- Calamity Jane, meanwhile, could certainly out-ride, outshoot and out wear most men. She could also out drink them, downing about two quarts of whiskey a day. And while she tried her hand, or rather her body, at prostitution, she (largely due to her very manly face, body and manner) was not very good at it. But contrary to her image, she also did a lot of work helping the town’s poor and indigent and actively nursed many during the towns cholera and yellow fever epidemics.
Where did the legends come from? Partially from local and eventually national newspapers looking to boost circulation, from a proliferation of dime store novels and from the promotion attributable to temporary roles in Buffalo Bill’s Wild West Show.
The museum does much more than clarify the legends of Deadwood. It also discusses the town’s large populations of Chinese and Jews and the roles they played in building the city. The Chinese, for example, we’re not allowed on the streets after dark and we’re forced to walk through underground tunnels. A number of Jews, such as Sol Star and Seth Bullock (a fellow Rough Rider with and close friend of Teddy Roosevelt) build some of the town’s largest stores and most luxurious hotels and played key roles in governing the city. And then there is the story of the miner who celebrated the sale of his gold mine claim for the princely sum of $70,000. The claim, which was sold to the father of William Randolph Hearst, turned out to be to the Homestake Mine–the second largest producing gold mine in U.S. history.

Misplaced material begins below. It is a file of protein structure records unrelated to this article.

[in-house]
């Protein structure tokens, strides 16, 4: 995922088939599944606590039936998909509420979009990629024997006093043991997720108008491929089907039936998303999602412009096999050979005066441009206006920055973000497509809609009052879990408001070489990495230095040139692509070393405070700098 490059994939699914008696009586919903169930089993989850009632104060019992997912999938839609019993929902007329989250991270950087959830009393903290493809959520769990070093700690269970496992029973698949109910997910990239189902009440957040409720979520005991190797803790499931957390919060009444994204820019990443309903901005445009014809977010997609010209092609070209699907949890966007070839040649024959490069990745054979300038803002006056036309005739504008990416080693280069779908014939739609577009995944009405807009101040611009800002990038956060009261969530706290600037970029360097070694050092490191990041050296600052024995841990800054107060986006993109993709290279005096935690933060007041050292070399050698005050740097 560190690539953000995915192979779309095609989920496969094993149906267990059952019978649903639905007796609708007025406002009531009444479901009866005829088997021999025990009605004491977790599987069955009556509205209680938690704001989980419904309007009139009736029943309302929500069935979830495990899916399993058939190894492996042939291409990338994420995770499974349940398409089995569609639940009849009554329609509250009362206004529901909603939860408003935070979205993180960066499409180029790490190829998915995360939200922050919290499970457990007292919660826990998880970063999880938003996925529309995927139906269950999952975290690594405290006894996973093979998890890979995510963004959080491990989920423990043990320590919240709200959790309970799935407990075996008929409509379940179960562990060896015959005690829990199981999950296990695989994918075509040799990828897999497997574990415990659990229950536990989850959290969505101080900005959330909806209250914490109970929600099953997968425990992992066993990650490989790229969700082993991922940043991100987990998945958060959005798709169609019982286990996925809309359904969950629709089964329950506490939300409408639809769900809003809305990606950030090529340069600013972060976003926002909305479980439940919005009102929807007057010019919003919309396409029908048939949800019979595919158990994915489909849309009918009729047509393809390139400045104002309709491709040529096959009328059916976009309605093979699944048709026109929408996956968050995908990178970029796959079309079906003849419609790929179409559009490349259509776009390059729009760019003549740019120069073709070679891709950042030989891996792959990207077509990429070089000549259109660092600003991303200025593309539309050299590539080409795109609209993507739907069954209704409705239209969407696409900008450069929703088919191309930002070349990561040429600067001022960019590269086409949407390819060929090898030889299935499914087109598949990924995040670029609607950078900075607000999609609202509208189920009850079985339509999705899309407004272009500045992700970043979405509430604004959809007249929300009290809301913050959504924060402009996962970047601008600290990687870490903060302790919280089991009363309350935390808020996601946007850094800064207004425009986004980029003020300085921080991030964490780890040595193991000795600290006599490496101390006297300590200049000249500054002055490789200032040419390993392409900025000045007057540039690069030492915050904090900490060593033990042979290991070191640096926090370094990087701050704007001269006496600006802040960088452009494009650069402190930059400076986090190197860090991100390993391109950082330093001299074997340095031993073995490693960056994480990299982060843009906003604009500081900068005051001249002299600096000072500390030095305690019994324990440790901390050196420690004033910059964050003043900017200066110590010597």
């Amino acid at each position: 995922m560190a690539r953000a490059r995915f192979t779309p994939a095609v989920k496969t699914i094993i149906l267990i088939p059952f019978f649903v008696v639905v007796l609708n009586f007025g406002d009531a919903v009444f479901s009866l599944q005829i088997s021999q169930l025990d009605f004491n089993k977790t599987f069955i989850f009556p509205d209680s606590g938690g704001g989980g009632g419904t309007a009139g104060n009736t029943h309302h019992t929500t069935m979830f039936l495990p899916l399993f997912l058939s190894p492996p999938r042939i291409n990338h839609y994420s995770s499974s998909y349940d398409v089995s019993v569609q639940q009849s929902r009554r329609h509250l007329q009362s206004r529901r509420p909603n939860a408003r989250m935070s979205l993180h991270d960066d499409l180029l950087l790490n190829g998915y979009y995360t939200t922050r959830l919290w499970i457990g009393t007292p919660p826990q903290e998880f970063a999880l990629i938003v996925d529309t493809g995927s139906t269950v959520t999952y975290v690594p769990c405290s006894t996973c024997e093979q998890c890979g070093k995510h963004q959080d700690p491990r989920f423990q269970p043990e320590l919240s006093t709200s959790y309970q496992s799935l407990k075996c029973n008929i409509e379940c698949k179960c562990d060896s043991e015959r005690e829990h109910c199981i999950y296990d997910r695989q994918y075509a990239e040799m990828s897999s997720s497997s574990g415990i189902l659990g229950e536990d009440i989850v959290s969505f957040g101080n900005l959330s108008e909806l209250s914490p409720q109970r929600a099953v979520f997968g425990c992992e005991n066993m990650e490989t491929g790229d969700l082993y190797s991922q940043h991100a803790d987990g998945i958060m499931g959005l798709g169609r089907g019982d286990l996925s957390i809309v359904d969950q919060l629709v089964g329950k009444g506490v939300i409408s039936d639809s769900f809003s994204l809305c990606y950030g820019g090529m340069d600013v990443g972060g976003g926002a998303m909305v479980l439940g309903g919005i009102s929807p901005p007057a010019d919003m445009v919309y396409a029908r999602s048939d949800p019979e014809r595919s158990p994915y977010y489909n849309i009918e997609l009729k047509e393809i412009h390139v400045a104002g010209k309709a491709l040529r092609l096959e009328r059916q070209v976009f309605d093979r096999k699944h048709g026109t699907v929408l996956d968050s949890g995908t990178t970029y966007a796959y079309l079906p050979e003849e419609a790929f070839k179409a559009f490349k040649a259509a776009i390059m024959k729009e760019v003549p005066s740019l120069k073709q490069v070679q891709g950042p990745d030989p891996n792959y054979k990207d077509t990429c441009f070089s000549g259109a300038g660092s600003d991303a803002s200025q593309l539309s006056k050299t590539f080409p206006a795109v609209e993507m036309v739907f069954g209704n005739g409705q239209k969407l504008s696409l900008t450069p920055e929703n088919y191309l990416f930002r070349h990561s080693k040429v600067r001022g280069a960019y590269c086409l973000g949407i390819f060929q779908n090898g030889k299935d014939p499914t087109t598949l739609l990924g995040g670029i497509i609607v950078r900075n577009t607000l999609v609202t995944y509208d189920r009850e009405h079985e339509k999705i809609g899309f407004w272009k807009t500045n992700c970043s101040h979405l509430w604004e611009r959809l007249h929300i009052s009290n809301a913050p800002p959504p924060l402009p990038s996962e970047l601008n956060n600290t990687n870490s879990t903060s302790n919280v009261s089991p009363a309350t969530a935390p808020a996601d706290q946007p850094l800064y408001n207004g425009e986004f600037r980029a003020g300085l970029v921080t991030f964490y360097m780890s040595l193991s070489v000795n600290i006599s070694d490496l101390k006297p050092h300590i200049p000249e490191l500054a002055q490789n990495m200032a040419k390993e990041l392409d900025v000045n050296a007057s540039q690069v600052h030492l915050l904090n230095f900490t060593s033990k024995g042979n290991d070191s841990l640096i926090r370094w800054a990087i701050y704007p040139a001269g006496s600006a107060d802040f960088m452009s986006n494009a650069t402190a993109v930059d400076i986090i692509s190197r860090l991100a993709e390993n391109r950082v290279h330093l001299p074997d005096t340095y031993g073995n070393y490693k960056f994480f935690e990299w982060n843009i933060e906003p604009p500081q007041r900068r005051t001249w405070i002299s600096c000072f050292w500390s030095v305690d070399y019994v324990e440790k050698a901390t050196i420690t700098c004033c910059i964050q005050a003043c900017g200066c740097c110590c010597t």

The museum also discusses and shows, in well-crafted models, the history of the town, the roles of different forms of transportation (from bull trains to stagecoaches, Calistoga wagons and ultimately trains) in building the city, the evolution of education (from home schooling, to one-room schools, neighborhood school and district schools) and the lives of the “normal” hardworking people who lived outside the notorious “Badlands” section of town—including the upscale Presidential district with its mansions and early luxuries (including the town’s first washing machine). And then there were some of the town’s curiosities. There is, for example, Wild Bill’s original cemetery monument (or at least what left of it after memento seekers took what interested them). Most unique among them, a stuffed model of a real two-headed calf (a one in 10 million phenomenon) prepared by a local taxidermist.
Where To Stay in Deadwood
Although we, as discussed above, ate at what are generally thought to be the two best restaurants in town—The Deadwood Social Club (atop Saloon #10) and Jakes (the top floor of the Midnight Star), we found both to be only satisfactory. The menus were generally less than inspired and while meat (as would be expected) is fresh, the seafood (also as would be expected) is less so.
Our hotel rom, by contrast, met all our expectations. From our research the town has two premier hotels—Martin & Mason and the recently renovated Franklin. We stayed at the lovely, boutique Martin & Mason. While the lobby is populated with the same slot machines as all others, the cashiers cage (which is shared with the hotel’s check-in window, has the charm of a 1900-vintage original. The recently renovated room was spacious, comfortable and populated with pretty and functional oak antiques (or at least, very good reproductions). What really stood out, however, was the service. The staff remembered all the guest’s names, offered to help in all types of issues. When we checked in, we were shown where coffee and scones would be each morning (right outside our room) and when we asked if they offered tea, they brought our own electric teapot to our room. Although the big things—like the quality and comfort of the room are certainly critical, it is often the little things (like the consistent, thoughtful service) that really sets a hotel apart.